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Psychology Sensation and perception, emotion, and developing throughout the lifespan

by: Casey Shore

Psychology Sensation and perception, emotion, and developing throughout the lifespan PSYC 121 06

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Casey Shore

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These notes cover chapters 4, 6, 10, and 11. You should study the diagrams just as much as everything else. The exam is 50 question. It has multiple choice matching and a little bit of true and fal...
Introductory Psychology
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Intro to Psychology
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This 28 page Study Guide was uploaded by Casey Shore on Saturday October 15, 2016. The Study Guide belongs to PSYC 121 06 at Radford University taught by in Fall 2016. Since its upload, it has received 4 views.


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Date Created: 10/15/16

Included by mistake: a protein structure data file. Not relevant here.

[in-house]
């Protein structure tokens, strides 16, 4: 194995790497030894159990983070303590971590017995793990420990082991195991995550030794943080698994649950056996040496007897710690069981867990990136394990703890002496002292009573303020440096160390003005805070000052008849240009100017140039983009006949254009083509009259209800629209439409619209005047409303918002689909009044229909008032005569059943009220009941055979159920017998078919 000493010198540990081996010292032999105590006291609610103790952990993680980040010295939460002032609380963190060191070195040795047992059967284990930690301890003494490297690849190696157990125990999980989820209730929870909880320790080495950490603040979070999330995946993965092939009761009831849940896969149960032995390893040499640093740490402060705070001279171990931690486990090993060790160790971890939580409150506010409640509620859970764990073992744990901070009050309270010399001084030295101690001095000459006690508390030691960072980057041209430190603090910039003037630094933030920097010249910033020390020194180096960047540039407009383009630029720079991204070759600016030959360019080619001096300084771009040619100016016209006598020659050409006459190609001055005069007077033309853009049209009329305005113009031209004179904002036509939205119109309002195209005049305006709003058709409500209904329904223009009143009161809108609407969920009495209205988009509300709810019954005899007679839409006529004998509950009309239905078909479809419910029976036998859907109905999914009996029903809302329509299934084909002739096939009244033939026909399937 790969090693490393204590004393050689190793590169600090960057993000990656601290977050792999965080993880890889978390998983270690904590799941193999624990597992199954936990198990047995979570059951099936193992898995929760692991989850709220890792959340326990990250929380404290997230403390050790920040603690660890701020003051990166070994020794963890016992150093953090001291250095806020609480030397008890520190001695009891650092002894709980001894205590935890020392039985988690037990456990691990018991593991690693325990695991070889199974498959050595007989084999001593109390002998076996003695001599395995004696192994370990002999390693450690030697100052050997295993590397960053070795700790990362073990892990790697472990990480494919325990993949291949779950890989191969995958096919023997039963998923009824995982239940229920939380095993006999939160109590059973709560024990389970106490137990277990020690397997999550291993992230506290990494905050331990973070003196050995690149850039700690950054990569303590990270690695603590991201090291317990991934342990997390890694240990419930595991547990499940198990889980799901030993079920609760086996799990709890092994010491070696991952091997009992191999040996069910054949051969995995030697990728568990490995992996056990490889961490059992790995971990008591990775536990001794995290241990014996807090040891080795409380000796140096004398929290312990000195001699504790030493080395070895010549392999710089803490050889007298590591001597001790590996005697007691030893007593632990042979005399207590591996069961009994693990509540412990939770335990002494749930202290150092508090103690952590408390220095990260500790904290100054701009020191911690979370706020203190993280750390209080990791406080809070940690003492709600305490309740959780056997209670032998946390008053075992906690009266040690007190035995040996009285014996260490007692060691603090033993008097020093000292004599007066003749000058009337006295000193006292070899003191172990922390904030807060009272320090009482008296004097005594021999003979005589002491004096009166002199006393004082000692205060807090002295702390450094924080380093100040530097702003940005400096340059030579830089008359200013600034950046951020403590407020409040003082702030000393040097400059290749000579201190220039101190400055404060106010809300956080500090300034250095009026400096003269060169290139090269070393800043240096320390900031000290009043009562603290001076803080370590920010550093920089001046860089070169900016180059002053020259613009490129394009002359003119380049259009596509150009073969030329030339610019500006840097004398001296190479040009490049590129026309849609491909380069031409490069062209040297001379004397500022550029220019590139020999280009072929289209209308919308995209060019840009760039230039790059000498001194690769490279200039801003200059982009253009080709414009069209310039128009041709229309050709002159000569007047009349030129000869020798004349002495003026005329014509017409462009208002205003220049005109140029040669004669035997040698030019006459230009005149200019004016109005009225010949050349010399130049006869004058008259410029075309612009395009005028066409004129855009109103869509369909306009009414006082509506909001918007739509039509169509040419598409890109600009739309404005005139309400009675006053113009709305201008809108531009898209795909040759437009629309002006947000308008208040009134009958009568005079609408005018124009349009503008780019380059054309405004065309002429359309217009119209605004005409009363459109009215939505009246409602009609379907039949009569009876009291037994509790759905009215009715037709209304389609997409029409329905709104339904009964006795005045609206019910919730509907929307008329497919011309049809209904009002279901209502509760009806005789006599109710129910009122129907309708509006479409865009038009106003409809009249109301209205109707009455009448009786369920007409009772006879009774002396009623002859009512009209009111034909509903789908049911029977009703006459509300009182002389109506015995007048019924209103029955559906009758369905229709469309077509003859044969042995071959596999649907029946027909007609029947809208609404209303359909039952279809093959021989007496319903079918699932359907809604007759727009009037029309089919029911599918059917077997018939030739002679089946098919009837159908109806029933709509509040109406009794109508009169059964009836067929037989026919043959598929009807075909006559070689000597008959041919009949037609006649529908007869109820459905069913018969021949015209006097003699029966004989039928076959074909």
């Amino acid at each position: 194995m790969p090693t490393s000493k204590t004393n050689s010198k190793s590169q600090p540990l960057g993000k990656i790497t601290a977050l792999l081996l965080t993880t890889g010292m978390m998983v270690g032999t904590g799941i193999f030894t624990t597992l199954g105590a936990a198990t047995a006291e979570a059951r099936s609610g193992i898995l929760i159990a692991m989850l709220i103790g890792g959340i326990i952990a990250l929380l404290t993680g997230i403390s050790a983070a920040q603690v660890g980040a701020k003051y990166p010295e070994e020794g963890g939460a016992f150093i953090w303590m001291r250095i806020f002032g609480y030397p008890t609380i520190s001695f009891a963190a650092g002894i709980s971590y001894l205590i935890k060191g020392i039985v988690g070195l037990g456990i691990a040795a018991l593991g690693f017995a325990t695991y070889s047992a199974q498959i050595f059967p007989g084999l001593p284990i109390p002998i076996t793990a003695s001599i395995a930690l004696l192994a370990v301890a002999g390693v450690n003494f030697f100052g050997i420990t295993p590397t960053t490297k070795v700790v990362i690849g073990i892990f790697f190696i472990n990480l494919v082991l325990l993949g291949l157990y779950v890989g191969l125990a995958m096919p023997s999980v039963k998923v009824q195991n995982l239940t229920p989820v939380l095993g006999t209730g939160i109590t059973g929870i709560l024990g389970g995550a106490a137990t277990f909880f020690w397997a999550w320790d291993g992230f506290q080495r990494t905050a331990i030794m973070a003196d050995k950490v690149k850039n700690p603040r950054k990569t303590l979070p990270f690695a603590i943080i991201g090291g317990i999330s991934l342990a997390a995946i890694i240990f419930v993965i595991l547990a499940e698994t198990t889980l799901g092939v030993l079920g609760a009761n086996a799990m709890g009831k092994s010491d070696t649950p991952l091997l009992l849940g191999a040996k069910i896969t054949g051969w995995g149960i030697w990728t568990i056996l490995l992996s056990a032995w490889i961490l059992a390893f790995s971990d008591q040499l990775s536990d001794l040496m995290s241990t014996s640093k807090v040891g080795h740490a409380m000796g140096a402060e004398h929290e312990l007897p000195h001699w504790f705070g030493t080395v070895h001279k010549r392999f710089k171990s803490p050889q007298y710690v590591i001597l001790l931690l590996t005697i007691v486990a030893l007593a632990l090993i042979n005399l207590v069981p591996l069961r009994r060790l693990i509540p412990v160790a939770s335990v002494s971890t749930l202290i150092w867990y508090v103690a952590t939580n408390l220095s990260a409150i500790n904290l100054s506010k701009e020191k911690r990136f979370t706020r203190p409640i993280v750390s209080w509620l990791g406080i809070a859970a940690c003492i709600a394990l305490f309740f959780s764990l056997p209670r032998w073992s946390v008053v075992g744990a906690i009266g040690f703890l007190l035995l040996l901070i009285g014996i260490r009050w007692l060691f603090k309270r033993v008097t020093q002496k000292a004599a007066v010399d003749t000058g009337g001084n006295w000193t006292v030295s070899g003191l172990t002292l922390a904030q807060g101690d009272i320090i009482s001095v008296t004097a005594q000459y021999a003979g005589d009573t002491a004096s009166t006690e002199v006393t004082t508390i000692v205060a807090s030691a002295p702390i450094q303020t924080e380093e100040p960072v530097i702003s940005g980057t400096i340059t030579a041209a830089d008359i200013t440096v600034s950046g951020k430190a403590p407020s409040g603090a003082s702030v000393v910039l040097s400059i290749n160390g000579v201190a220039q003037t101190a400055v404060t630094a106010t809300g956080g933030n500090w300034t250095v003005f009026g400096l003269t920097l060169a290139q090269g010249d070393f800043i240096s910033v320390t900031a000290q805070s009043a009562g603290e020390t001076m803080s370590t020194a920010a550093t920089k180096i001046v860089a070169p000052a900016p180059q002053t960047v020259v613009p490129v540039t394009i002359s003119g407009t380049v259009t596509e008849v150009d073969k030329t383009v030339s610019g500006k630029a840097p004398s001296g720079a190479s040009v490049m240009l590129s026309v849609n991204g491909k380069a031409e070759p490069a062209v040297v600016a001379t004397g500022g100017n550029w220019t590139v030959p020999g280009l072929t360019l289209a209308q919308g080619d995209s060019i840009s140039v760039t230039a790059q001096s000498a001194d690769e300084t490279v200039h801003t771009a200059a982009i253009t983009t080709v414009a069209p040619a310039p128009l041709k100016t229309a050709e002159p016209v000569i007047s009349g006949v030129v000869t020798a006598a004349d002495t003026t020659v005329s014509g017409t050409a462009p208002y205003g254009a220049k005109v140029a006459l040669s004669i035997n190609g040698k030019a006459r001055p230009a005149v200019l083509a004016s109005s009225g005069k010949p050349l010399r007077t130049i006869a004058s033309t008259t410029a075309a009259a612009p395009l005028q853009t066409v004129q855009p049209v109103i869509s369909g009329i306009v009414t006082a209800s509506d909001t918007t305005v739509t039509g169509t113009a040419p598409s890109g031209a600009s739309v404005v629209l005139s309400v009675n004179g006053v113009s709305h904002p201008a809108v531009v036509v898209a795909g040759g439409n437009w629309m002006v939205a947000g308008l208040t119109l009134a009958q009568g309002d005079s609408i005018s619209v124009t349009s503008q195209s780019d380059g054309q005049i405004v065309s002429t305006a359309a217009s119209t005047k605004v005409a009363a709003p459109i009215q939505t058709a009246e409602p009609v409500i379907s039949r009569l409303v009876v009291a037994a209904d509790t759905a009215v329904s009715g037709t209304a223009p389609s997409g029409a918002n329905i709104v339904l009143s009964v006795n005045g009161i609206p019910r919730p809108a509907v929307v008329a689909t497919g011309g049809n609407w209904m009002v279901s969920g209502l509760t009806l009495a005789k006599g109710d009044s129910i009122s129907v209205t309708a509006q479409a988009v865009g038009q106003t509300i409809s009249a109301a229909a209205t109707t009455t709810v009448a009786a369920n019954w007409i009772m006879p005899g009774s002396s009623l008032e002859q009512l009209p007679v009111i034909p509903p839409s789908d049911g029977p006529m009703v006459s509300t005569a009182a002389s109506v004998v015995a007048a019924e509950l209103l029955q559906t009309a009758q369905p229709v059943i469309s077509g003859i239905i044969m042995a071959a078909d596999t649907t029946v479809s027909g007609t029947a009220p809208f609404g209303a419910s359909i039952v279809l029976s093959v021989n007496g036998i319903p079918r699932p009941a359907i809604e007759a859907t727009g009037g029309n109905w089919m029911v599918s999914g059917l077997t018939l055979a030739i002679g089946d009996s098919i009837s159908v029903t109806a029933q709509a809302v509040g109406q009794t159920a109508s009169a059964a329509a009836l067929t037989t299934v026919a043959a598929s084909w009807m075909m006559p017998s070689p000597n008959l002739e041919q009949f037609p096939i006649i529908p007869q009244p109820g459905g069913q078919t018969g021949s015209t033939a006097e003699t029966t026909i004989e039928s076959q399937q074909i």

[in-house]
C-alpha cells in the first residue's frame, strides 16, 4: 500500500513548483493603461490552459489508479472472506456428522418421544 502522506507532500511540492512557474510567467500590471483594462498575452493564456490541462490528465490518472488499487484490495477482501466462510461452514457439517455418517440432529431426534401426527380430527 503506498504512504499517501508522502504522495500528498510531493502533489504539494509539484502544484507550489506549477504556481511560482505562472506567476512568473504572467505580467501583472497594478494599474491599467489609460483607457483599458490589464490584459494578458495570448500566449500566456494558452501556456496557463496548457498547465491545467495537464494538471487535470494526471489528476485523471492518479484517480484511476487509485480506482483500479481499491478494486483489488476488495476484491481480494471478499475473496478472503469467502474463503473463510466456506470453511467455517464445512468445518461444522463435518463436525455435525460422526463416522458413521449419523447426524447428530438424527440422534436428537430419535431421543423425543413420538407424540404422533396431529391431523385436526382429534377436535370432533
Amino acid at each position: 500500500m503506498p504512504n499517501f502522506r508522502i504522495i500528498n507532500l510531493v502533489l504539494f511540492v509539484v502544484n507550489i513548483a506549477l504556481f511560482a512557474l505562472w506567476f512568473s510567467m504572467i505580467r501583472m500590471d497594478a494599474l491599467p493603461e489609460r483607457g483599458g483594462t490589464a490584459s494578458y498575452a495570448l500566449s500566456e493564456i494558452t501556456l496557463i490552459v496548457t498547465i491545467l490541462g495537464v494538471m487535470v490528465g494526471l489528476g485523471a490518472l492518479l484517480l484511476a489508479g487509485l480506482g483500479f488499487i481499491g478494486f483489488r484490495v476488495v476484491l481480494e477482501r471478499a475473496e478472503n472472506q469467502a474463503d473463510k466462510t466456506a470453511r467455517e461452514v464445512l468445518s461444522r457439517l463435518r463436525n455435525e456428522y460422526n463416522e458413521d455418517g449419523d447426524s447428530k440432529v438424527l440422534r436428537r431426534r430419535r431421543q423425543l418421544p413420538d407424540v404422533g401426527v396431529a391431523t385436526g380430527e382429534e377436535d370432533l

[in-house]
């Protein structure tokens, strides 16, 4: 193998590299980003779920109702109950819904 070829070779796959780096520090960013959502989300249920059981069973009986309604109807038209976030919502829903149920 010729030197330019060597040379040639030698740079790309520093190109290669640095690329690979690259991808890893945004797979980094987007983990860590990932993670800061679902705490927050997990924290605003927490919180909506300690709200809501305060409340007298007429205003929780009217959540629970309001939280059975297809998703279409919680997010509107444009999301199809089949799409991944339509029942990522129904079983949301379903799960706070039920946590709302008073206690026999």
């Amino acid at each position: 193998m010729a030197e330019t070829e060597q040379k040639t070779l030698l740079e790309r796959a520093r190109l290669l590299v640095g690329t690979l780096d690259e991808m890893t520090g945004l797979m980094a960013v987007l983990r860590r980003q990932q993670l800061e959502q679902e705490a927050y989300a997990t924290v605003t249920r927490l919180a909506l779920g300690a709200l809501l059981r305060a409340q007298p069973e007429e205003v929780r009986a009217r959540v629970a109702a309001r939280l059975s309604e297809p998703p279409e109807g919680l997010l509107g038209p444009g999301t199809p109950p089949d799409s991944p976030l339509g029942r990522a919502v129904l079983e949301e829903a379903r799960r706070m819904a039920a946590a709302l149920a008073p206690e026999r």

Casey Shore Chapter 11: Stress, Health, and Human Flourishing What is stress? -Process of appraising and responding to “stressors” --- threatening or challenging events.  Stressors: Catastrophes, significant life changes, and daily hassles & Social Stress. General Adaptation Syndrome (GAS): body’s stress response is general, occurs in 3 stages 1) Alarm- mobilize resources, increase heart rate 2) Resistance– cope with stressor, hormones released 3) Exhaustion– energy is depleted, become vulnerable  Personality and Heart Disease: -Friedman and Rosenman (1980’s) (This is me) -Type A Personality: Competitive, hard- driving, impatient, verbally aggressive, and anger-prone. Tend to be combat ready, experience more sad emotions, rather than Type B. More prone to heart attacks. (This is Justin) -Type B Personality: Easygoing, relaxed. Type D Personality: Suppress negative emotions in order to avoid social disapproval. Negative emotion they commonly experience the feeling of not being accepted.  Coping with Stress: Coping: to alleviate stress using emotional, cognitive, or behavioral methods. Two (2) Types: 1)Problem-focused coping: attempting to alleviate stress directly. 2)Emotion-Focused coping: Avoid or ignore stressor. If you have a to do list and you take things off the list one by one, you are coping with stress. Same thing with disagreements between coworkers, if you go to them and take about it that is your way of coping with the situation to limit the amount of stress it takes out on you.  Three (3) Factors influence ability to cope successfully: 1)Personal Control 2)Explanatory Style 3)Supportive Connections  Coping with Stress – Personal Control: how much control you think you have over real life situations. -Learned Helplessness: becoming hopeless when unable to avoid repeated aversive events. -Locus of Control: self-perception of control over life events. -Internal Locus of Control: belief that you control your own fate. -External Locus of Control: belief that external forces determine your fate.  Coping with Stress – Explanatory Style: -Our outlook on life – explanatory style – impacts risk for heart disease. -Optimism: Positive outlook on life. - Optimists expect to have more control, cope better with stress, and enjoy better overall health. -Better grades, moods, and immune systems. -Pessimism: Negative outlook on life. -Attribute poor performance to lack of ability, or to uncontrollable situations.  Coping with Stress - Social Support: -Social Support: feeling liked and encouraged by others. - Calms us, reduces blood pressure and stress hormones. - Fosters stronger immune functioning - “Opening heart therapy” --- chance to confide in others.  Ways of reducing stress: 1)Aerobic Exercise 2) Relaxing and meditation 3) Faith communities - Promote healthier behaviors, usually - Social Support  Happiness & Positive Psychology: - Humanistic Psychologists (1960’s) were interested in advancing human fulfillment. - Feel-good, do-good phenomenon: people are more helpful when in a good mood. - Relative Deprivation: we feel worse-off than others. - Money is important, up to a point. - Increased happiness becomes a “New Normal”. What Predicts Happiness?  Anger Management: Catharsis : Releasing aggressive energy will relieve aggression urges. Yoga Wrap! Tips to Manage Stress Sensation and Perception: How we experience the World. Sensation and Perception part 3 Visual Organization: Gestalt Psychology -Early 20 century -German psychologists -Gestalt Psychologists (Whole or form) -organize our sensations into perceptions -We constantly filter info., inferring perceptions to make sense of the world. Form Perception: -Our first perceptual task: perceive any object/fig as distinct from its surroundings (the back and fore-ground). -The Figure-Ground relationship continually alters, is reversible, and triggers multiple perceptions (see previous images!) -We then organize objects into meaningful forms. -Grouping is what we do to stimuli. Gestalt Theory: Grouping -Proximity: we group nearby figures together -Similarity: similar figures get grouped together -Continuity: we perceive smooth, continues patterns rather than discontinues ones -Closure: our brains fill in the “gaps” to create a whole figure Depth Perception: -Ability to see 3D even though images striking retina are 2D -Helps us judge distance and height - Visual Cliff Study Binocular Cues: -Used to judge distance of nearby objects - Requires use of both eyes -Retinal Disparity: a binocular cue - How the brain computes distance two objects -We can compare, judge relative distance between the 2 objects - The greater the distance between the retinal images the closer the objects Monocular Depth Cue: -Judge distance of faraway objects -If something is smaller, it must be far away - Influences our perception -Linear perception Monocular Depth Cue: Relative Size Relative Height: Interposition: Light and Shadow: Relative Motion: Perceptual Constancy: Ability to perceive objects as unchanging even as lighting, viewing angle, and distance change. -A “top-down” process that lets us identify people and things quickly. Constancy in Shape and Size: -Shape Constancy: ability to perceive form of familiar objects regardless of change in viewing angle. -Size Constancy: we know the size of an object will stay the same regardless of distance. -Size-Distance Relationship: we instantly unconsciously guess an object’s size based on distance and our perception of its size. Perceptual Interpretation: -Sensory Deprivation and Restored Vision - a period of sensory restriction does not cause permanent harm if it occurs later in life. -during infancy- “critical period”- visual experiences can impact our sensory and perceptual development - remember Genie the “Wild Child?” Take Home Points: 1) As we experience the world our brain takes in a lot of information. 2) The brain quickly and efficiently absorbs (through the senses) this info, processes it, and sends it down to the rest of the body so that we can react. 3) Our perception of the world is impacted by the context in which we perceive things, so be careful—the brain does play tricks! Casey Shore The other senses: -In humans, vision is the major sense. -More cortex devoted to vision than any other sense, but they all work together. Audition:  Hearing(audition)- highly adaptive. -We hear a wide range of sound- sources. -Human voice is the frequency we hear best. -Sound frequencies and vibrations are picked up from the air. -Bones/muscles in the ear detect moving air molecules and pressure changes. -Ears change vibrating air into impulses. -Brain decodes impulses as sounds. Hearing: Amplitude (amplitude= the height of the sound wave, the taller it is the louder it will be, the shorter is it, the quieter it will be).  Amplitude: Strength of sound waves. -Determines loudness (going to make sounds loud or soft).  Frequency (pitch- highness or lowness of the sound): Number of wavelengths passing a given point in a given amount of time. – (the closer the sound waves are, the higher the frequency will be) -Determines pitch: Short waves, High-pitch Long waves Low-pitch  Sound measured in decibels. Ear Terms:  Eardrum: membrane that vibrates with waves.  Middle Ear: chamber between eardrum and cochlea. Contains 2 tiny bones – the hammer, anvil, and stirrup—that transfer vibrations from eardrum to cochlea.  Cochlea: snail-shaped tube in the inner ear. Filled with fluid, tiny “cilia” hairs (they bend).  Inner Ear: innermost part of the ear, contains cochlea.  Cilia: tiny hairs attached to auditory nerves, which talk to auditory cortex. How do we hear? 1) Something vibrates, creates sound waves. 2) Wave travels to ear, is caught by outer ear. 3) Wave moves into ear canal. 4) Wave hits eardrum. 5) Eardrum vibrates. 6) Vibrations rattle tiny bones in middle ear. 7) Tiny bones carry vibrations into cochlea. 8) Vibrations hit cilia hairs attached to auditory nerves. 9) Cilia stimulates auditory nerve, signaling to the brain. 10) Brain process signals into sounds we “hear”. d Problems with Hearing:  Sensorineural Hearing Loss -Nerve deafness and damage to receptors (cilia) or nerves. Usually caused by disease, old age, hereditary, and in some cases listening to loud music for long periods of times.  Conduction Hearing Loss: -Less common and mechanical damage. Loudness and Speed: Determined by how many hair cells vibrate. -Hair cells can lose sensitivity to soft sounds. -Loud sounds interpreted similarly by normal and impaired hearing. Sound Location: -Sound travels at 750 mph. -Strikes =both ears simultaneously -Intensify differs, indicating sound direction. Sense of Touch:  Very important to development.  Premature infants gain weight faster when held and touched.  Remember the Harlow’s  Gate control theory, nociceptors. (feeling no pain in your body results in living a younger life, because you don’t know when to slow down) Sense of Taste: 5 types of taste bud receptors: Sweet, sour, salty, bitter, and umami  Umami: a savory, meaty taste in foods flavored with MSG.  Taste, smell, and feel go through sensory interactions, producing flavor. -Smell + feel (texture) + taste = flavor. (when you are sick your food will not taste the same, same as when you hold your noise while eating) (your expectation will also affect your taste for example wine). Smell:  Nose receptors detect odor molecules.  Signals are sent to brain.  We detect- 10,000 smells (or more?)  Attractiveness depends on associations (developed from birth).  Powerful experience associated with some smells. Chapter 4: Prenatal Development, infancy, and childhood. Developmental Psychology = The study of how people develop -physically -cognitively -socially Considers role of genetics Continues process v. stages Do early traits stay the same or change through life? -the lifespan perspective Some psychologist believe that you experience stability and change in your characteristics. For example, a certain liking towards a food or a person but that may change. A better example would be Temperament. A temperament- is a trait that you have stays with you throughout your lifespan. Many qualities develop over time. One example for that could be my personality, because I am and have been shy my whole life, but now that I have been in college I have grown to be more social. Prenatal Development: Conception -> Birth  Conception  Male sperm- 23 chromosomes  Female egg- 23 chromosomes  Fertilized egg becomes a zygote with 46 chromosomes. Zygote= fertilized egg Goes into 2 week period of rapid cell division -50% survive past first 2 weeks -Survivors become specialized cells Embryo Stage: 2-8 weeks after conception -Zygote attaches to uterine wall -inner-cell of zygote become embryos -outer-cells become placenta Fetal Stage: 9 weeks to birth -most intense period of development -fetus starts to look human -inborn survival skills develop Teratogens= particles or substances that harm the baby. Fetal damage may occur because epigenetic effects, causes mental and/or physical damage (drinking, smoking, and stress). When the baby comes out they know how to smell, breathe, and see, everything else is learned. Habituation: a decrease in responding with repeated stimulation. Maturation: Biological growth process causing natural change in behavior. - Not always due to environment - Can be stunned OR accelerated - “Maturation: sets the basic course of development, and experiences adjusts it”, everyone is different. Brain and Motor Skills Brian has growth spurt after birth. -Ages 3-6: Rapid growth in frontal lobe -Association areas (thinking, memory, language) are last to develop. -Experiences strengthen neural connections. Motor Skills: -Develop in progression -roll over -> sit up without help -> crawl -> stand ->walk ->run! Infantile Amnesia: ∞ First conscious memories 3-5 years. ∞ Unconscious memories form sooner. ∞ We start learning early. Childhood: o Cognitive: mental activities associate with thinking, knowing, remembering, and communicating. o Jean Piaget (1920)- Developmental Psychologist -Mind develops in stages -Core idea: urge to make sense of experiences. Schemas= mental frameworks for organizing information and experiences. -We pour our experiences into these schemas -Helps us make sense of the world. SCHEMAS= RESPRESENTAVTATION -First we assimilate new experiences -Assimilation: interpret things in terms of our current understanding. With new experiences schemas adjust, or accommodates, new information. -Accommodation: Adjust or adapt current schemas to incorporate new information. Sensorimotor: Birth- 2 years Main developmental phenomena: Object Permanence- Aware that objects continue to exists, even when hidden. Stranger Anxiety: Fear of unfamiliar people, 8 months. Primary Developmental phenomena: Egocentrism: Difficulty taking on the point of views of others. Theory of mind: Between ages 3.5-4.5, ability to adopt another’s perspective. Concrete Operational: 7-11 years’ old Primary Developmental Phenomena: Conservation: Quantity remains the same despite changes in shape of container. Mathematical Transformations: Ability to comprehend basic math. For example, 10+2=12, is also 12-2=10. Kids learn to comprehend if-then statements -Solving hypothetical situations -Piaget called this systematic reasoning Develop ability to detect inconsistencies n others’ reasoning, spot hypocrisy. Piaget Today= -Today, development as seen as continuous process. -No broad start-stop age for developmental phenomena. -But general time frame remains similar. PART 2 Social Development: Attachment Attachment: Strong bond between a child and caregiver. Stranger Anxiety: Infant’s fear of stranger (normally around 8 months). -Children seek closeness to caregiver. -Become anxious when separated. ** Imprinting occurs in animals. Babies form an attachment to their human caregivers. ** Attachment Study: Harry and Margret Harlow Harlow’s attachment study Harlow and Harlow, 1950’s Monkeys separated from mother at birth. “Wire” mother provides milk. “Cloth” mother provides comfort. Harlow measured time spent with Cloth and with Wire mother. Attachment: Secure v. Insecure Secure Attachment Child: Insecure Attachment Child: -Comfortable exploring -Clings to caregiver -Anxiety when caregiver leaves, then -Is upset or indifferent when caregiver tries to locate them. Leaves. -Tends to have sensitive, responding -Stays upset or indifferent when Caregivers. Caregiver returns. -Tend to have insensitive, unresponsive caregiver. Secure Attachment- think of a child being dropped off at daycare for the first time. They are going to cling to their mother because they are used to constantly being around her. When it is time for pick up they will be happy or excited to see their mother. For insecure attachment they child will not be thrill to be dropped off and when it is time for pick up then they will still be mad and act distant. Attachment influences: Temperament: Inborn emotional state. Parental Role: Both parents play equal role. Basic Trust: World is predictable and reliable. -Erickson: Securely attached kids develop basic trust. -Basic Trust -> Secure, affectionate adult relationships. -Anxious or Avoidant -> Dysfunctional adult relationships (Anxious= wanting to be excepted by other people, Avoidant= uncomfortable with making attachments). -Resilience: Neglected kids can have emotional scarring, can also “bounce back”. Parenting Styles (also influence attachments): Authoritarian: Impose rules, except obedience, harsh punishment. Permissive: Make few demands, often give in and don’t punish; may be indifferent, unresponsive. Authoritative: Demand respect, yet are open/responsive to child’s needs. - (In Western-based studies) Children with high self-esteem, self-reliance, social skills tend to have authoritative parents (correlation). Lifespan Development: Adolescence  Adolescence: Years between childhood and adulthood. -Begins with puberty -Ends with independence  G. Stanley Hall (1904)- adolescence could be best conceptualized as “storm and stress” period. “Adolescence” is Culture  In some cultures, teens are self-sustaining; adolescence doesn’t exist.  The term “teenagers” didn’t appear in common language until early 40’s.  Many “pre-industrial” countries have no concept of “adolescence. Physical Development:  Puberty: sexual maturity is reached and reproduction is possible. -Girls= age 11 -Boys= age 13  Surge of Hormones: -intensifies mood -triggers physical changes (2-year period). Early Maturation: In Males: In females: -Stronger, more athletic -Body not in same with emotional -More popular and confident maturity. -Increased risk of alcohol, premature -Can be targets of teasing/ bullying. sexual activity. Cognitive Development in Adolescence:  Frontal cortex continues to develop into adulthood. -Drinking, drug taking during this period can harm the brain.  Synaptic pruning occurs during adolescence “use it or lose it”.  Piaget- formal operational stages.  May begin to question culture, identity. Part 3: Kohlberg’s Stages of Cognitive Development: -Growing up means learning to think/behave morally. -Lawrence Kohlberg: proposed 3 progressive levels of moral reasoning--- thinking about right and wrong. Erikson’s Stages of Psychosocial Development: -Erik Erikson: proposed 8 stages of Psychosocial Development. -Each stage has a psychosocial task to resolve (trust, autonomy, indicative, etc.) - For Adolescents, task is identity development (your concept of who YOU are). - Social Identity: Our self-concept, as defined by our social groups. Lifespan Development: adulthood -Emerging Adulthood: late teens- early 20’s. -Adulthood: mid-late 20’s. -Middle Adulthood: around age 30. -Later Adulthood: 60’s and older. Emerging Adulthood: -A persons from late teens to mid- 20’s. -Occurs mainly in modern, Western cultures. - Emerging Adulthood” is a new concept. Adulthood: -Our physical peak, occurs in mid-20’s. -Healthy habits and choices during this time help offset feelings like you’re “getting older”. Middle Adulthood: -Occurs around age 30 -Side effects: Muscle mass decreases, metabolism slows, body fat increases, Gradual decline in fertility. -Menopause: primary biological sign of aging in women. -gradual loss of strength/stamina. -decreased sensory abilities (vision, hearing, etc.) -slower thought processing -weakened immune system -decreased sex drive -exercise makes a difference Aging and Memory: -Reminiscence Bump -Difficulties with remembering names -Terminal Decline: Noticeable cognitive decline in final 3-4 years of life. Social Developmental in Adulthood: -Midlife Crisis: early 40’s -Social Clock: Culturally-defined “right time” fir milestones. - Usually these are activated by significant life events. Adulthood: Intimacy and Generativity -According to Erikson’s, adulthood marked by Intimacy: Forming close relationships Generativity: leaving a legacy -Posting feelings increase, negative one decrease. -Successful Aging? Depends on: Genetics Influences, Psychosocial, and Sociocultural Influences. Death and Dying; -Differs by Culture -Life satisfaction tends to drop during year of spouse’s death (but does rebound). -Erikson -> “integrity” – feeling that one’s life has been meaningful and worthwhile. Casey Shore Chapter 10 - Emotions What are emotions? -Bodily Arousal -Expressive Behaviors -Conscious Experiences How do these three fit together? - What came first? -Arousal or emotional feelings? -How do thinking and feeling interact? James- Lange Theory: -Arousal emotion -William James & Carl Lange Cannon- Bard Theory: -Arousal and emotion occur simultaneously. -Walter Cannon & Philip Bard. Schachter-Singer’s Two Factor Theory: -Arousal + Label = emotion -Stanly Schachter & Jerome Singer (1962). -Spillover Effect - Emotion depends on label and interpretation. Zajonic & LeDoux: -2 Neural Pathways -High Road: sensory organ-> thalamus ->cortex -> amygdala. -Low Road: sensory organ -> amygdala. -Lazarus - Cognitive appraisal Psychology of basic emotions: -Sympathetic (ANS) -Ignites that fight or flight response -Adrenal release of hormones -Sugar by the liver -Pupils Dilate -Heart rate, blood pressure increase -Parasympathetic (ANS): -Calms your body back down -Slows your body -Heart rate, blood pressure decreases -Return to homeostasis Non-Verbal Communication: -We are good at detecting emotions in others… most of the time. - Facial expressions, voice tones, gestures = important. -Women’s emotion attribute to disposition. -Men’s emotion attributes to circumstance. -Women are more likely to express empathy Culture and Emotions: -Gestures are cultural -Basic expressions are universal -Happiness -Sadness -Fear -Surprise -Anger -Disgust Motivation: -Need or desire that directs behavior -Instinct theory -Drive-reduction Theory -Arousal theory -Maslow’s Hierarchy of Needs Instinct Theory: -Fixed pattern, unlearned. -Doesn’t explain most human behaviors. Drives and Incentives: -Drive- Reduction theory -Increase in psychological needs -> want to reduce it - Need for homeostasis -Role of incentives Optimum Arousal: -Seek optimum levels of arousal. -Driven by curiosity. -Yerkes-Dodson Law. -Think test taking. --Too much stimulation can cause stress, you want just the right of motivation and arousal. Maslow’s Hierarchy of Needs: For example, some needs take priority over others. Self-Transcendence is one step above self- actualization (you don’t need to know this).